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It Takes a Village

June 22, 2012 by  
Filed under Julie Davidson

by Mommy MD Guides blogger Julie Davidson

Some days are so draining that all I look forward to is picking up the boys from school so I can get one of their big bear hugs. But lately it seems that three or four other boys surround me, grinning and taking turns wrapping their arms around my waist. My boys are usually a few feet away, standing in disbelief with their mouths open and blank stares on their faces. They don’t say anything, but they’re probably thinking, “They wanna hug our mom?”

Sometimes when other kids are in the car, I try to be the cool mom. You know, turning up the music even though I might hate it. Then I start doing the front-seat-driver dance. It’s far from anything that Justin Bieber can do, but my sons’ friends get a kick out of it, assuring me that I’m funny and not a total embarrassment. My kids, not so much.

Two weeks ago, I found a note buried in my son Miles’s backpack. It was a reminder about an upcoming field trip. The one to a cold, dark, cramped cave. Gulp. I am not a big fan of small spaces but my son asked if I could go nearly six months ago. He excitedly told me, “And we’re going on a big bus and we’ll be gone all day. We’re going to the capital too. And we’re gonna eat ice cream!” Oh boy. There was no saying no to this.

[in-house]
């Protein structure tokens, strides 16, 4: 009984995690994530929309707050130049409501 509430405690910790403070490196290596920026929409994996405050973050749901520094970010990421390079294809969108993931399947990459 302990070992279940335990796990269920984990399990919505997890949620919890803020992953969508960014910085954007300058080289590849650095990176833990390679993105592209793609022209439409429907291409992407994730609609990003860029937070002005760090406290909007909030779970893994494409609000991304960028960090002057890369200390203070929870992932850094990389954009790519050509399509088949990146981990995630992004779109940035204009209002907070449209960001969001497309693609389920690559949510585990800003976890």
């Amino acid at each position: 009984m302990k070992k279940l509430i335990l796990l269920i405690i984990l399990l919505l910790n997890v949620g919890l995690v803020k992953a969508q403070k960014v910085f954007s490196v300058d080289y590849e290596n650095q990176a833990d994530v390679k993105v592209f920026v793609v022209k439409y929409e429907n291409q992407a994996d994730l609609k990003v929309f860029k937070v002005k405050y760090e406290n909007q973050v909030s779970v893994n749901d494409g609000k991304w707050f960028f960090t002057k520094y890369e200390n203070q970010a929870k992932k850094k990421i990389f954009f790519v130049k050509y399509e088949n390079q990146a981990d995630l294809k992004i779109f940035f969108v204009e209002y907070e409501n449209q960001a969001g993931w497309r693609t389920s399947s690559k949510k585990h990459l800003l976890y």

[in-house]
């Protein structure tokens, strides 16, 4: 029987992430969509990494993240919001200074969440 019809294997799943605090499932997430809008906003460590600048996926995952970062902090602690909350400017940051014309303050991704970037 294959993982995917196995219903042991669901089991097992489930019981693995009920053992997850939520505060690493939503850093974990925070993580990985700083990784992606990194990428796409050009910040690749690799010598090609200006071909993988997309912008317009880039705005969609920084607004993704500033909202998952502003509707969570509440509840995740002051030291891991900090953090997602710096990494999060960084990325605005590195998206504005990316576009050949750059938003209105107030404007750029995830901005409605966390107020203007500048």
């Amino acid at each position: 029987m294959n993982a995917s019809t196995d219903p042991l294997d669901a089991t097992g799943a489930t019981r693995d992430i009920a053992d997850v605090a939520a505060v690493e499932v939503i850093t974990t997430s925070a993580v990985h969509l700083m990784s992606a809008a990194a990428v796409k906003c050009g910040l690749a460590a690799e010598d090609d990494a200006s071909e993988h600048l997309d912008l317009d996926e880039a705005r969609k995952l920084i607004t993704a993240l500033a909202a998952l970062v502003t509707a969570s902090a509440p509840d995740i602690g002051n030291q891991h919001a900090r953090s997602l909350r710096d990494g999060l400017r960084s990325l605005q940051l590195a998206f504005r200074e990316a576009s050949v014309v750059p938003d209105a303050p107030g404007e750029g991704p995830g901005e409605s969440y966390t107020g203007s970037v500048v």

Before entering the cave, the guides told us the tour would be about 45 minutes long. That sounded like forever, but at least I didn’t have to worry about embarrassing my son who was so far ahead of me I don’t think he knew where I was. I had to do this. I kept thinking, “Maybe I can use the breathing techniques they taught us in birthing class.”

I did okay until the light became dim and the tour guide announced, “This next section is very tight. You may need to walk through sideways.” Sideways! I had already prepared people they might have to pull me out, so I figured I would just close my eyes and keep walking.

Just as I made it through the cruel, tight space, a hand reached out for mine. It was a classmate of my son’s, and as she looked up at me so sweetly I forgot that I was a few hundred feet underground, surrounded by stone walls and the smell of mildew. She held on so tightly to my hand that I knew I was gonna be okay.

I have really come to appreciate the maxim, “It takes a village to raise a child.” And already I’m seeing those children have been raised well.


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